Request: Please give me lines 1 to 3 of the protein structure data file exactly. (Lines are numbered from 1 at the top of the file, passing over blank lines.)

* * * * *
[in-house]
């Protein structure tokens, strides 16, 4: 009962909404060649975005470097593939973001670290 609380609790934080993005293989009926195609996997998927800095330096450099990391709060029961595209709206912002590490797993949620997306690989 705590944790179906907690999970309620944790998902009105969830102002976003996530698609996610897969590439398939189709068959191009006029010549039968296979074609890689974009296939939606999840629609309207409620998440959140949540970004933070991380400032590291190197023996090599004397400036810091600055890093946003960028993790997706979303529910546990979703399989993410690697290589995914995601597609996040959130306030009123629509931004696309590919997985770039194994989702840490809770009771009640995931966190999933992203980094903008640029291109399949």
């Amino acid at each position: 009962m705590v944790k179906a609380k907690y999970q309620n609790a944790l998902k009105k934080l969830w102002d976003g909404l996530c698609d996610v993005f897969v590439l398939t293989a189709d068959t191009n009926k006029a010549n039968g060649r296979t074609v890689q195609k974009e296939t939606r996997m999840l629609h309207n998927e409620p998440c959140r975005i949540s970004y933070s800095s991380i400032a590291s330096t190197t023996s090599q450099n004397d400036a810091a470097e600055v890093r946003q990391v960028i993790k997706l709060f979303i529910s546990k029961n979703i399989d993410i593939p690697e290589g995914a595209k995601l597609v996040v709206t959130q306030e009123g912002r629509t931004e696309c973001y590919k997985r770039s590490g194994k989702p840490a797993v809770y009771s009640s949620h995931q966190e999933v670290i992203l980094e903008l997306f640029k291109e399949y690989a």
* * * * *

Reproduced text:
[in-house]
């Protein structure tokens, strides 16, 4: 009962909404060649975005470097593939973001670290 609380609790934080993005293989009926195609996997998927800095330096450099990391709060029961595209709206912002590490797993949620997306690989 705590944790179906907690999970309620944790998902009105969830102002976003996530698609996610897969590439398939189709068959191009006029010549039968296979074609890689974009296939939606999840629609309207409620998440959140949540970004933070991380400032590291190197023996090599004397400036810091600055890093946003960028993790997706979303529910546990979703399989993410690697290589995914995601597609996040959130306030009123629509931004696309590919997985770039194994989702840490809770009771009640995931966190999933992203980094903008640029291109399949």
């Amino acid at each position: 009962m705590v944790k179906a609380k907690y999970q309620n609790a944790l998902k009105k934080l969830w102002d976003g909404l996530c698609d996610v993005f897969v590439l398939t293989a189709d068959t191009n009926k006029a010549n039968g060649r296979t074609v890689q195609k974009e296939t939606r996997m999840l629609h309207n998927e409620p998440c959140r975005i949540s970004y933070s800095s991380i400032a590291s330096t190197t023996s090599q450099n004397d400036a810091a470097e600055v890093r946003q990391v960028i993790k997706l709060f979303i529910s546990k029961n979703i399989d993410i593939p690697e290589g995914a595209k995601l597609v996040v709206t959130q306030e009123g912002r629509t931004e696309c973001y590919k997985r770039s590490g194994k989702p840490a797993v809770y009771s009640s949620h995931q966190e999933v670290i992203l980094e903008l997306f640029k291109e399949y690989a």